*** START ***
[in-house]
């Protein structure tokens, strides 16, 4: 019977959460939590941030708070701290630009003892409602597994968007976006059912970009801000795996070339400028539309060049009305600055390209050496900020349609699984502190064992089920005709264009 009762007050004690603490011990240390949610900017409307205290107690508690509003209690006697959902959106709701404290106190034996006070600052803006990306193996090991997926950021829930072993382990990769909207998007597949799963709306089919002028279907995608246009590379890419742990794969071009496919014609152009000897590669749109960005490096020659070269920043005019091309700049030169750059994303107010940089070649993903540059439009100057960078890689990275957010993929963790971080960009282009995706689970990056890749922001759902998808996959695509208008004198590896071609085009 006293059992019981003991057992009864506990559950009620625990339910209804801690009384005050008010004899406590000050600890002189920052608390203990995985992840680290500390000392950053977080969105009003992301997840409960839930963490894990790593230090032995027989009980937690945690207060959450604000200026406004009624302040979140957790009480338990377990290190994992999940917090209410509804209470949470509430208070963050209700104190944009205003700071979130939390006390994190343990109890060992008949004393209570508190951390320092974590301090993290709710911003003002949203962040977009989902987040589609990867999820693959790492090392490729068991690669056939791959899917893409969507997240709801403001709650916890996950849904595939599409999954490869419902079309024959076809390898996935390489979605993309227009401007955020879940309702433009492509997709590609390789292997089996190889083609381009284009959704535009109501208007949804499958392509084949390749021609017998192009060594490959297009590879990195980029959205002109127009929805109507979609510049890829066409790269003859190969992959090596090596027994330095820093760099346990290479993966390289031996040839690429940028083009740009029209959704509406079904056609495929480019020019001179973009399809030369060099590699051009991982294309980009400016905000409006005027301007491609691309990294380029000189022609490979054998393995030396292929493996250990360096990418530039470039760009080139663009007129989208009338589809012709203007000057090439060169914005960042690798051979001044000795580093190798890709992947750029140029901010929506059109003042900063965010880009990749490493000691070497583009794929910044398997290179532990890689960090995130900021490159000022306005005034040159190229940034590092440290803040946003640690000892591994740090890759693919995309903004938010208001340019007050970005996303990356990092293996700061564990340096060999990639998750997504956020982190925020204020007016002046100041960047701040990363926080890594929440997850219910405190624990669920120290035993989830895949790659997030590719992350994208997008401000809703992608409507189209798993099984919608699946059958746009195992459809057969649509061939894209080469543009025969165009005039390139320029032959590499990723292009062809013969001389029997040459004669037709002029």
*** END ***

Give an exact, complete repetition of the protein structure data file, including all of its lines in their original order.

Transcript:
[in-house]
């Protein structure tokens, strides 16, 4: 019977959460939590941030708070701290630009003892409602597994968007976006059912970009801000795996070339400028539309060049009305600055390209050496900020349609699984502190064992089920005709264009 009762007050004690603490011990240390949610900017409307205290107690508690509003209690006697959902959106709701404290106190034996006070600052803006990306193996090991997926950021829930072993382990990769909207998007597949799963709306089919002028279907995608246009590379890419742990794969071009496919014609152009000897590669749109960005490096020659070269920043005019091309700049030169750059994303107010940089070649993903540059439009100057960078890689990275957010993929963790971080960009282009995706689970990056890749922001759902998808996959695509208008004198590896071609085009 006293059992019981003991057992009864506990559950009620625990339910209804801690009384005050008010004899406590000050600890002189920052608390203990995985992840680290500390000392950053977080969105009003992301997840409960839930963490894990790593230090032995027989009980937690945690207060959450604000200026406004009624302040979140957790009480338990377990290190994992999940917090209410509804209470949470509430208070963050209700104190944009205003700071979130939390006390994190343990109890060992008949004393209570508190951390320092974590301090993290709710911003003002949203962040977009989902987040589609990867999820693959790492090392490729068991690669056939791959899917893409969507997240709801403001709650916890996950849904595939599409999954490869419902079309024959076809390898996935390489979605993309227009401007955020879940309702433009492509997709590609390789292997089996190889083609381009284009959704535009109501208007949804499958392509084949390749021609017998192009060594490959297009590879990195980029959205002109127009929805109507979609510049890829066409790269003859190969992959090596090596027994330095820093760099346990290479993966390289031996040839690429940028083009740009029209959704509406079904056609495929480019020019001179973009399809030369060099590699051009991982294309980009400016905000409006005027301007491609691309990294380029000189022609490979054998393995030396292929493996250990360096990418530039470039760009080139663009007129989208009338589809012709203007000057090439060169914005960042690798051979001044000795580093190798890709992947750029140029901010929506059109003042900063965010880009990749490493000691070497583009794929910044398997290179532990890689960090995130900021490159000022306005005034040159190229940034590092440290803040946003640690000892591994740090890759693919995309903004938010208001340019007050970005996303990356990092293996700061564990340096060999990639998750997504956020982190925020204020007016002046100041960047701040990363926080890594929440997850219910405190624990669920120290035993989830895949790659997030590719992350994208997008401000809703992608409507189209798993099984919608699946059958746009195992459809057969649509061939894209080469543009025969165009005039390139320029032959590499990723292009062809013969001389029997040459004669037709002029």